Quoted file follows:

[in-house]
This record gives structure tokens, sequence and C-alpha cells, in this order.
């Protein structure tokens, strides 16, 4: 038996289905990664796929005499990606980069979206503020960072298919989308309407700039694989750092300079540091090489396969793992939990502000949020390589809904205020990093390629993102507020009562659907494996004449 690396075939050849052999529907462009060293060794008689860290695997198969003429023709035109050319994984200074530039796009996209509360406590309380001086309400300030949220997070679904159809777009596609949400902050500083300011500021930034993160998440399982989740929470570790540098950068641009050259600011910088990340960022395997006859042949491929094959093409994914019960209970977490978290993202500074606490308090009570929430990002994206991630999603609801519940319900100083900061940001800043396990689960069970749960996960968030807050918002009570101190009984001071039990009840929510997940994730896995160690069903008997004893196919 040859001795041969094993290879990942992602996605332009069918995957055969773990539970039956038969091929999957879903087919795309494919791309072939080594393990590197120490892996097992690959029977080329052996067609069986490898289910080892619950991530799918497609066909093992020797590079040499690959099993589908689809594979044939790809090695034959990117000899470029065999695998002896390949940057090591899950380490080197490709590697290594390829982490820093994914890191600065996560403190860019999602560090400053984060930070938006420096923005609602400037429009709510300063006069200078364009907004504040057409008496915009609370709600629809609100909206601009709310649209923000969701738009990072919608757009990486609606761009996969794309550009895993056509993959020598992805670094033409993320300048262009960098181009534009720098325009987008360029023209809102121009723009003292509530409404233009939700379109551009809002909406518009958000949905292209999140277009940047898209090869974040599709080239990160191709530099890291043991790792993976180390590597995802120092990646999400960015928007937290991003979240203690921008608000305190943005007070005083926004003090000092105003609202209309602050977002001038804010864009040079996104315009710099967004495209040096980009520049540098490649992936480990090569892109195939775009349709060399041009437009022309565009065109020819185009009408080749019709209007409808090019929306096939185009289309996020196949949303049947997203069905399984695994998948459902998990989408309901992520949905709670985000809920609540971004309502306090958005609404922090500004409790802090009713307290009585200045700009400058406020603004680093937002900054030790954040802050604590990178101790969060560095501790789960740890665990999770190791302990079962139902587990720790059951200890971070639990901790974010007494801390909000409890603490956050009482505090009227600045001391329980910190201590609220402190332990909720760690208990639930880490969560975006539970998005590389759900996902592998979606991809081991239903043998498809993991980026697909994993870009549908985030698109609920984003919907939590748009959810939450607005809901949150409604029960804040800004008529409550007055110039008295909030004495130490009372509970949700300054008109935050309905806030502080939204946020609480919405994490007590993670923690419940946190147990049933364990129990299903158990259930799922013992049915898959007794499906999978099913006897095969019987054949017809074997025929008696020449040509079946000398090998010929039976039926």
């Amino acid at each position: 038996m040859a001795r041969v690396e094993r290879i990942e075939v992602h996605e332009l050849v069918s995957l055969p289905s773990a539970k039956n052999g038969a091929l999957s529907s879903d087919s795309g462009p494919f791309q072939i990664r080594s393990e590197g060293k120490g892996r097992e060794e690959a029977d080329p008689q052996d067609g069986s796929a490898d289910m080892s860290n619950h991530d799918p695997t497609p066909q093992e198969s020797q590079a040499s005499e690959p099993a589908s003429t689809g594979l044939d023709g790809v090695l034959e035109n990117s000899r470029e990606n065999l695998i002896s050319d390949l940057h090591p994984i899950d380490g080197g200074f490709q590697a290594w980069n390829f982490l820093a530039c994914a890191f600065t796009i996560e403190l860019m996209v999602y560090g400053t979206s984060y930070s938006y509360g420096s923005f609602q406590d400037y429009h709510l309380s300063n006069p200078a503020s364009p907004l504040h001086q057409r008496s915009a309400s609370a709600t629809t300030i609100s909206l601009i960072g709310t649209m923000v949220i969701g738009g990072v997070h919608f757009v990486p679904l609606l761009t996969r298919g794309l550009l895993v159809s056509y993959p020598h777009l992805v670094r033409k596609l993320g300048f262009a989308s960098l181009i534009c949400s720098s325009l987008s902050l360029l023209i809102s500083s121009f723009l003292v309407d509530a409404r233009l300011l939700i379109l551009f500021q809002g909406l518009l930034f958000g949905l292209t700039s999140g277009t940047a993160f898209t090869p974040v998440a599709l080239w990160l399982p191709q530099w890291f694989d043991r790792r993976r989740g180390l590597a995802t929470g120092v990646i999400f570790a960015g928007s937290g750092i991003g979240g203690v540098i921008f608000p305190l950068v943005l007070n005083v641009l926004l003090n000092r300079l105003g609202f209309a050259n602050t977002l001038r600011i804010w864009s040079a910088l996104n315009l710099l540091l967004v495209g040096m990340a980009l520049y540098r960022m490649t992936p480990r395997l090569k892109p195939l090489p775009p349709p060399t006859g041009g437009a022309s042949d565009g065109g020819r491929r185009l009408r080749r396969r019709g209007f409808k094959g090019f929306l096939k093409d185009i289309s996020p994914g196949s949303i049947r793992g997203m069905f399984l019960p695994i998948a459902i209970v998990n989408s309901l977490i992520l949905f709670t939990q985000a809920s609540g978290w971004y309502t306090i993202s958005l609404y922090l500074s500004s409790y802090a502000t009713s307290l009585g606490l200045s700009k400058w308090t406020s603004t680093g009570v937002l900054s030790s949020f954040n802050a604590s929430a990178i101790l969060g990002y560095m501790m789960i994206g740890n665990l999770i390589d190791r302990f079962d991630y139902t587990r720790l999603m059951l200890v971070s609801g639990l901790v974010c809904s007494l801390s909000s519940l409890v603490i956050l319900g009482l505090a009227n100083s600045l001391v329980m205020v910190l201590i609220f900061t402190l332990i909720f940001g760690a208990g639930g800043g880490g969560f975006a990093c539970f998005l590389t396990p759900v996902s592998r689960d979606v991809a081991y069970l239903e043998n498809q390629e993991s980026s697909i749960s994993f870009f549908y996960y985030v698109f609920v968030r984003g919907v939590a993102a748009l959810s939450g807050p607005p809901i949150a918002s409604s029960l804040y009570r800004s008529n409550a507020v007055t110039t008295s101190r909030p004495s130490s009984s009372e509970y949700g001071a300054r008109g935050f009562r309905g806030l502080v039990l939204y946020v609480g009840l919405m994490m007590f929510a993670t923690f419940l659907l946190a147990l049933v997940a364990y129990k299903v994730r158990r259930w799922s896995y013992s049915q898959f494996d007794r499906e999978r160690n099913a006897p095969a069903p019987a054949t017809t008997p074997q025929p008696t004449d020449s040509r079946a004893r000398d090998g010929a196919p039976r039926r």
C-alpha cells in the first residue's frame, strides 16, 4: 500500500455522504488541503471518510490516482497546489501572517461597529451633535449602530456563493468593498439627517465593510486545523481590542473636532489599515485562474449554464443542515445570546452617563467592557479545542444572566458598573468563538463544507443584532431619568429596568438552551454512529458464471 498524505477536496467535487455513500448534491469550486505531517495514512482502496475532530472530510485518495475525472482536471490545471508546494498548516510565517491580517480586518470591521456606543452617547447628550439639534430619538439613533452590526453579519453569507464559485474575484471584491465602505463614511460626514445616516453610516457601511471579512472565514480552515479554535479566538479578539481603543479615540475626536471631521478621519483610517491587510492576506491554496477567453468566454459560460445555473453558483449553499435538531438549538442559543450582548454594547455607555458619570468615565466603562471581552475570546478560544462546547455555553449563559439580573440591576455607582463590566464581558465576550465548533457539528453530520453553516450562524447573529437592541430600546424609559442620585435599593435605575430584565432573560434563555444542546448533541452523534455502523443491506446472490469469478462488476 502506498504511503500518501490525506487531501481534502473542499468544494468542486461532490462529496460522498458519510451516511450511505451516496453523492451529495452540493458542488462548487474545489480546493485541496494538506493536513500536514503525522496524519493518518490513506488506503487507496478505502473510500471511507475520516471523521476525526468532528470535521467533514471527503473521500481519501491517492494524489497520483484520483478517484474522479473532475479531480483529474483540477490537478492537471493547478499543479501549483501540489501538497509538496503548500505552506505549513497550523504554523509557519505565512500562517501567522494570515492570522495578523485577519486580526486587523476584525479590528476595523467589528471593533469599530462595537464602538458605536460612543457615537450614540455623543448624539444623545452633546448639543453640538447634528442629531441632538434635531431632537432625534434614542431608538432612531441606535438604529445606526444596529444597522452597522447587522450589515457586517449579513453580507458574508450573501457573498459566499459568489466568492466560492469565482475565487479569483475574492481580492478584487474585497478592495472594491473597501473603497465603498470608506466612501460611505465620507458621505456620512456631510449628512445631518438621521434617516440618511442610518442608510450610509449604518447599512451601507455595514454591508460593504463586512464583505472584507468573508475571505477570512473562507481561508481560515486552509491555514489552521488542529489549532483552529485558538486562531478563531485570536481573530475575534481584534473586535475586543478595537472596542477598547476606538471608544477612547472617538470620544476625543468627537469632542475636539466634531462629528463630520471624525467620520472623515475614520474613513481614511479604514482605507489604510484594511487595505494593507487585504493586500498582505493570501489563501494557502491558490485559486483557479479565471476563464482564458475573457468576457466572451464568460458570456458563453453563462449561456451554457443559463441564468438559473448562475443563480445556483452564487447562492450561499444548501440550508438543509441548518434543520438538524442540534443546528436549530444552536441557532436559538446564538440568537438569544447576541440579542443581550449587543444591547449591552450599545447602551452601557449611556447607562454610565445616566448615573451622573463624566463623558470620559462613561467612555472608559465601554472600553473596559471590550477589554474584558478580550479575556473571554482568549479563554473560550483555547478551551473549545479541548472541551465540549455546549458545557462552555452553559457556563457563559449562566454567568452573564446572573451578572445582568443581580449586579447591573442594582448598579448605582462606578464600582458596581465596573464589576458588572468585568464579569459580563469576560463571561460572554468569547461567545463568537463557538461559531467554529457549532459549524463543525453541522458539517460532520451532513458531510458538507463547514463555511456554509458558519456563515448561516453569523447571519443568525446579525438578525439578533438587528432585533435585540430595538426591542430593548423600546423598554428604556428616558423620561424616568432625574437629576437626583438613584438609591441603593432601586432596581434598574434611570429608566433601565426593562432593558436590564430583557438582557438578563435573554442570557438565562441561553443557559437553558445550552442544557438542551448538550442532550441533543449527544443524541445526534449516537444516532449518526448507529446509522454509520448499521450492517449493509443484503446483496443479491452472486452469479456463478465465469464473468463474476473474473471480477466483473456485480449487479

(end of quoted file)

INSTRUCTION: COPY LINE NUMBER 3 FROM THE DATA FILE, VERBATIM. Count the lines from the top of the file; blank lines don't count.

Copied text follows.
């Protein structure tokens, strides 16, 4: 038996289905990664796929005499990606980069979206503020960072298919989308309407700039694989750092300079540091090489396969793992939990502000949020390589809904205020990093390629993102507020009562659907494996004449 690396075939050849052999529907462009060293060794008689860290695997198969003429023709035109050319994984200074530039796009996209509360406590309380001086309400300030949220997070679904159809777009596609949400902050500083300011500021930034993160998440399982989740929470570790540098950068641009050259600011910088990340960022395997006859042949491929094959093409994914019960209970977490978290993202500074606490308090009570929430990002994206991630999603609801519940319900100083900061940001800043396990689960069970749960996960968030807050918002009570101190009984001071039990009840929510997940994730896995160690069903008997004893196919 040859001795041969094993290879990942992602996605332009069918995957055969773990539970039956038969091929999957879903087919795309494919791309072939080594393990590197120490892996097992690959029977080329052996067609069986490898289910080892619950991530799918497609066909093992020797590079040499690959099993589908689809594979044939790809090695034959990117000899470029065999695998002896390949940057090591899950380490080197490709590697290594390829982490820093994914890191600065996560403190860019999602560090400053984060930070938006420096923005609602400037429009709510300063006069200078364009907004504040057409008496915009609370709600629809609100909206601009709310649209923000969701738009990072919608757009990486609606761009996969794309550009895993056509993959020598992805670094033409993320300048262009960098181009534009720098325009987008360029023209809102121009723009003292509530409404233009939700379109551009809002909406518009958000949905292209999140277009940047898209090869974040599709080239990160191709530099890291043991790792993976180390590597995802120092990646999400960015928007937290991003979240203690921008608000305190943005007070005083926004003090000092105003609202209309602050977002001038804010864009040079996104315009710099967004495209040096980009520049540098490649992936480990090569892109195939775009349709060399041009437009022309565009065109020819185009009408080749019709209007409808090019929306096939185009289309996020196949949303049947997203069905399984695994998948459902998990989408309901992520949905709670985000809920609540971004309502306090958005609404922090500004409790802090009713307290009585200045700009400058406020603004680093937002900054030790954040802050604590990178101790969060560095501790789960740890665990999770190791302990079962139902587990720790059951200890971070639990901790974010007494801390909000409890603490956050009482505090009227600045001391329980910190201590609220402190332990909720760690208990639930880490969560975006539970998005590389759900996902592998979606991809081991239903043998498809993991980026697909994993870009549908985030698109609920984003919907939590748009959810939450607005809901949150409604029960804040800004008529409550007055110039008295909030004495130490009372509970949700300054008109935050309905806030502080939204946020609480919405994490007590993670923690419940946190147990049933364990129990299903158990259930799922013992049915898959007794499906999978099913006897095969019987054949017809074997025929008696020449040509079946000398090998010929039976039926």